Gautam Singhania, Chairman and Managing Director of the Raymond Group, whose father Vijaypat Singhania is now fighting him in the Mumbai High Court, has stated that he is committed to being a responsible son.
The Hindi newspaper Dainik Bhaskar published a statement from the younger Singhania that said "my roles and responsibilities as the son and Chairman of Raymond are different."
The statement comes in the backdrop of events triggered by the younger Singhania urging Raymond shareholders in June 2017 to vote against the sale of four 5185 square feet duplex houses in the 36-storey JK House at Rs 9200 per square feet to his father, aunt and two cousins.
While the aunt and his two cousins had already filed an arbitration petition seeking that the deal be honoured, the elder Singhania moved court against his son recently.
Gautam Singhania in his statement on Thursday went on to claim that while he welcomed the Raymond shareholders' decision to vote against this sale (at hugely discounted rates) as the Chairman of the Raymond's Group, as a son he had been attempting to resolve the dispute.
"The audit committee and Raymond's board sent the proposal related to the property to the shareholders' approval. This is necessary under the rules of corporate governance, but the shareholders rejected the proposal. Being a party, I did not vote. I believe shareholders' interests are bigger than family interests. So I welcomed the shareholders' decision.
"As a son, I have been trying to resolve the dispute for two years with my father and other family members. As a son, I am committed to my responsibilities."
Vijaypat Singhania's lawyer Dinyar Madon had told the Bombay High Court in the affidavit contesting the Raymond shareholders' decision that his 78-year-old client, who bequeathed all his wealth to his younger son, is now being driven "out of everything".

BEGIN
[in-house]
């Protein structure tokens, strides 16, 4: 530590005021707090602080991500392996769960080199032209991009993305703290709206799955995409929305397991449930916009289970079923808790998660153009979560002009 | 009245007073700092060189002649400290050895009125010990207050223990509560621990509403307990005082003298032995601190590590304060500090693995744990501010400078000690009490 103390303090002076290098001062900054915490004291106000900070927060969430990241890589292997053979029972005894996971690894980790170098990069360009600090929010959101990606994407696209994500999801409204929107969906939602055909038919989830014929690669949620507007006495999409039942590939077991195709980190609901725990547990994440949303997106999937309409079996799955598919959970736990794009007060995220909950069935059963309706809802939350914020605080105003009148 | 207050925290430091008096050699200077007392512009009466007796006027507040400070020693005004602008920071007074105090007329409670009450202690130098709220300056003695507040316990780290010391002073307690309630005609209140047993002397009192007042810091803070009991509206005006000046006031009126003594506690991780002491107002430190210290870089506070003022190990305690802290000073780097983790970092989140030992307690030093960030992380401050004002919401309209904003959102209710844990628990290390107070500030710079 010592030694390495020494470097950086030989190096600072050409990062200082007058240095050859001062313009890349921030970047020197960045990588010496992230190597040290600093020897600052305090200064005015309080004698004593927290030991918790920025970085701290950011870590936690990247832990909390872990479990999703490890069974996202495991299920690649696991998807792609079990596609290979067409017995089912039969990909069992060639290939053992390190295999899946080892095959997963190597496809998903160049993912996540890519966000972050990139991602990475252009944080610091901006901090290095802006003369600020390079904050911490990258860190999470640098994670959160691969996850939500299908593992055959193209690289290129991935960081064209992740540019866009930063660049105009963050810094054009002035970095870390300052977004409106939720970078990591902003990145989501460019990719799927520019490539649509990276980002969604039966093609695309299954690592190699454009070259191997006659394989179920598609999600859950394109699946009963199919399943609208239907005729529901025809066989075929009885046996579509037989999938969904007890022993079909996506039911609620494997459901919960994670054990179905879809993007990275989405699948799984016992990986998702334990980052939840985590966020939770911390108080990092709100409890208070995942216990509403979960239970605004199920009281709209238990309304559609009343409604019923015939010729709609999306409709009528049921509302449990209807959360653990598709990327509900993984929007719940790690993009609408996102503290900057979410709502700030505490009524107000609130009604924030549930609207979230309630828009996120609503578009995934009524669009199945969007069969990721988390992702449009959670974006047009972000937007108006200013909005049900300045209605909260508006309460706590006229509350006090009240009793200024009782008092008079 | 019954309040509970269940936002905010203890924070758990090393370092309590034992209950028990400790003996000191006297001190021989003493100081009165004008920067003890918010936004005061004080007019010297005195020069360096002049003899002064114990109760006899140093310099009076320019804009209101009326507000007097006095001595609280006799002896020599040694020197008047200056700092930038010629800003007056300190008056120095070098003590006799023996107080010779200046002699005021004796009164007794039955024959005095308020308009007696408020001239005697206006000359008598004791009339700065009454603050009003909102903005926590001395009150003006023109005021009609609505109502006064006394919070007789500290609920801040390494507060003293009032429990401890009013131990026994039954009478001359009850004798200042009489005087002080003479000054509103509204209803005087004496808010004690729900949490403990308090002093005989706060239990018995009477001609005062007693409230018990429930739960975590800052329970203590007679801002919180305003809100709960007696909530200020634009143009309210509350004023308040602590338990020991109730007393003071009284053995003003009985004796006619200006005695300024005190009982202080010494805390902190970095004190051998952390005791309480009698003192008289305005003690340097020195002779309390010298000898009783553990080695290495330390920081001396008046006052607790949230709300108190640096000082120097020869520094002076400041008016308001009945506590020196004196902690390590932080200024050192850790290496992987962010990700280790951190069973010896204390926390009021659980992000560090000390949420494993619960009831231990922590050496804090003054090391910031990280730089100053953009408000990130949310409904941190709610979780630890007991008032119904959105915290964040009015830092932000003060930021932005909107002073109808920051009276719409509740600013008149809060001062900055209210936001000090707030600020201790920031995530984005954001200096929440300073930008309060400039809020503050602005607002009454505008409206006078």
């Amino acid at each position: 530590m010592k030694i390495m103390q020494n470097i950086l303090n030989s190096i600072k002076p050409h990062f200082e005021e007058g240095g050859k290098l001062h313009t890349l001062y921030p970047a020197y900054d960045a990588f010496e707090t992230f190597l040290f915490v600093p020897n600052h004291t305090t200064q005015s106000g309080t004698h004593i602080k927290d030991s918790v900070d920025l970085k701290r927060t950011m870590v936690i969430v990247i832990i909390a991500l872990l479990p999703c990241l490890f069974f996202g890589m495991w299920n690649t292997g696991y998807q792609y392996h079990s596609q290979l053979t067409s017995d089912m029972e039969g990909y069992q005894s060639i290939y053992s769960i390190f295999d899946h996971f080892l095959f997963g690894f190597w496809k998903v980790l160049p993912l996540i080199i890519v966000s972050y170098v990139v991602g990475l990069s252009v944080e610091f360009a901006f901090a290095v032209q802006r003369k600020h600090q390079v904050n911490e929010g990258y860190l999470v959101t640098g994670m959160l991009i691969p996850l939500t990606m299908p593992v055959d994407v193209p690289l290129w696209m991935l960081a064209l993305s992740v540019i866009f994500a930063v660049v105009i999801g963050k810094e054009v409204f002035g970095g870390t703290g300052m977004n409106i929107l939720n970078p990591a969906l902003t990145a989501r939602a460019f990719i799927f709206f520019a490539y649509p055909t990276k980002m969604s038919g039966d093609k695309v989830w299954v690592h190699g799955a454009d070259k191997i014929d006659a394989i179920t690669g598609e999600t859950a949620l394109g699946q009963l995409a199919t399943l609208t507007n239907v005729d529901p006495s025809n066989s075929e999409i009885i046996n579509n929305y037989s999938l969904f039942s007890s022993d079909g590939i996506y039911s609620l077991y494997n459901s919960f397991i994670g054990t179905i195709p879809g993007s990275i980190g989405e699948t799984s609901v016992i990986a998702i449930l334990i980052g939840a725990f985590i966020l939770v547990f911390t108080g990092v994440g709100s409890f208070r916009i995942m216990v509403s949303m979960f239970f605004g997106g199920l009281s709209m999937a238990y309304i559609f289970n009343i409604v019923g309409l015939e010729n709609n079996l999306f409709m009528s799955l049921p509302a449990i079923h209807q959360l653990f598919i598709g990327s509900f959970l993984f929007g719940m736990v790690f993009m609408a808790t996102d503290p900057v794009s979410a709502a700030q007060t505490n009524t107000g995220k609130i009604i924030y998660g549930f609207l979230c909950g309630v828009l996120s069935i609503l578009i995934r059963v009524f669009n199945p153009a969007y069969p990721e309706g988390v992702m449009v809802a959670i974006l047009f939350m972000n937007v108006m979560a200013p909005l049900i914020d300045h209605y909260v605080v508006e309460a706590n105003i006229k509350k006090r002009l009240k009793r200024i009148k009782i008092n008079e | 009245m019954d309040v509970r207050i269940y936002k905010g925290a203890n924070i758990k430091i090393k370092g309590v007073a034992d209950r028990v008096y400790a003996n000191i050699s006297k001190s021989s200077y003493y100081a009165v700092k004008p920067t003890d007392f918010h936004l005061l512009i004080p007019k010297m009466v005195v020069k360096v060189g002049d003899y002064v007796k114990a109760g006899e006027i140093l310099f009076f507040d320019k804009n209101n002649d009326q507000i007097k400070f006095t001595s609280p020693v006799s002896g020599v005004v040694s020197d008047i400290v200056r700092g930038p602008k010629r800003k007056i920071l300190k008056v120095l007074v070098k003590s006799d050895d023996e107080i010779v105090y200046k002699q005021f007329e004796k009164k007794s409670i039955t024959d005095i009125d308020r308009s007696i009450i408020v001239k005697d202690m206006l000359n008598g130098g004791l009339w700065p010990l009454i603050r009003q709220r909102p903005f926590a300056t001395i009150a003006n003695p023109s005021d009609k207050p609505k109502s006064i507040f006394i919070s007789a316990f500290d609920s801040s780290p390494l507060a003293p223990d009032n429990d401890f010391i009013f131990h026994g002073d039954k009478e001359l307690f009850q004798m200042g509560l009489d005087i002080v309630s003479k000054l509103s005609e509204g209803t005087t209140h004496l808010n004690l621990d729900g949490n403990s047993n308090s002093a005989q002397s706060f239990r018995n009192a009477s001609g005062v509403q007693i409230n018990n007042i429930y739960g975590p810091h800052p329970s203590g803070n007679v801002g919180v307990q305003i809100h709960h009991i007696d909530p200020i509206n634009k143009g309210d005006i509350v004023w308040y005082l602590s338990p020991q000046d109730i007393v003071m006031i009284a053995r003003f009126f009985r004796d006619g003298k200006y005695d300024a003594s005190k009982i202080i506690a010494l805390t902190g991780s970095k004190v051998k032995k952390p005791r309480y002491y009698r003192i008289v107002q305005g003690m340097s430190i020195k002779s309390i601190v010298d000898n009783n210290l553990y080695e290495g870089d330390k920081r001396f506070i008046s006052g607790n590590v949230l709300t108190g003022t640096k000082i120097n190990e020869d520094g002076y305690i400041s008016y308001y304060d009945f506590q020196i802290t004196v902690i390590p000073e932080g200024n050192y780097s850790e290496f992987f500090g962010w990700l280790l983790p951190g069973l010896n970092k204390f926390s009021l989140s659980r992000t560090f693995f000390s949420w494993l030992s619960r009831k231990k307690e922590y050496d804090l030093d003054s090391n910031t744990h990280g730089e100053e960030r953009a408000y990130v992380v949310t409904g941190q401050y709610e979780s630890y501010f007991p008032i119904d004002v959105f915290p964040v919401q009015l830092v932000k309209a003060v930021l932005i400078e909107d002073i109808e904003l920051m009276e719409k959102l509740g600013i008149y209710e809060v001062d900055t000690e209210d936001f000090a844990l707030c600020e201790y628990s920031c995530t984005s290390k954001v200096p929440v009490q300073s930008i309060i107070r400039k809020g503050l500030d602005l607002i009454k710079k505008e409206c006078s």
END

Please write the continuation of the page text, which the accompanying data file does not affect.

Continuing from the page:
The Mumbai Mirror had reported that the senior lawyer made the claim in the High Court two days after filing the petition on behalf of the elder Singhania seeking possession of a duplex flat in the redeveloped 36-storey JK House on Malabar Hill.
"Such matters should not have reached the courts in the first place. These are disputes between a father and son. Try and resolve it amicably," Justice GS Kulkarni of the Bombay High Court observed, while adjourning the hearing to August 22 and prohibiting any further transactions involving the two floors of JK House locked in dispute until further orders.
Vijaypat Singhania currently lives in a rented row house in the city. "They are trying to squeeze him (Dr Singhania) now. All his perks - like a car and a driver - have been taken away," Madon was reported as saying by the Mirror.
The 36-storey JK House has four duplex flats, a museum and a flagship Raymond store, Mint reported.
Proxy advisory firm IiAS, according to the paper, in a note on May 24 noted that giving away the flats at the subsidised price (a 90% discount over prevailing prices) will cause a Rs 650 crore loss to shareholders of Raymond.
It must be noted that the 78-year-old Singhania has had a fraught relationship with his family. This emerged in a petition in 2015 filed by the four children of his estranged son, who contested Vijaypat's decision to transfer all his wealth to Gautam.
Madhupati Singhania, his elder son, claimed in the submission that he had written away his rights in a Family Agreement in December 1998 and shifted to Singapore with his wife and four children after being repeatedly humiliated. He also claimed his father never treated his mother with the love and respect due to her.
A Mint report in 2015 said Madhupati's affidavit mentioned that his life was full of insults. His father would often pit him against his younger brother and the final straw came when his father decided to make Gautam the managing director.
The paper in the report stated that an unnamed person close to the family implied all this bad blood was probably a result of bad karma. "Not many people remember but Vijaypat had a brother called Ajaypat. He was fond of the good things in life but he was part of the Raymond group. After his death, his family - which includes his wife Veena Devi and two children, Anant and Akshaypat - were deprived of everything. So, in a way, Vijaypat deserves what has come to him," the person was quoted as saying.
Another friend of the family told the paper then that it wasn't bad karma but "pure business calls over emotions and bad parenting have landed Singhanias in this latest trouble."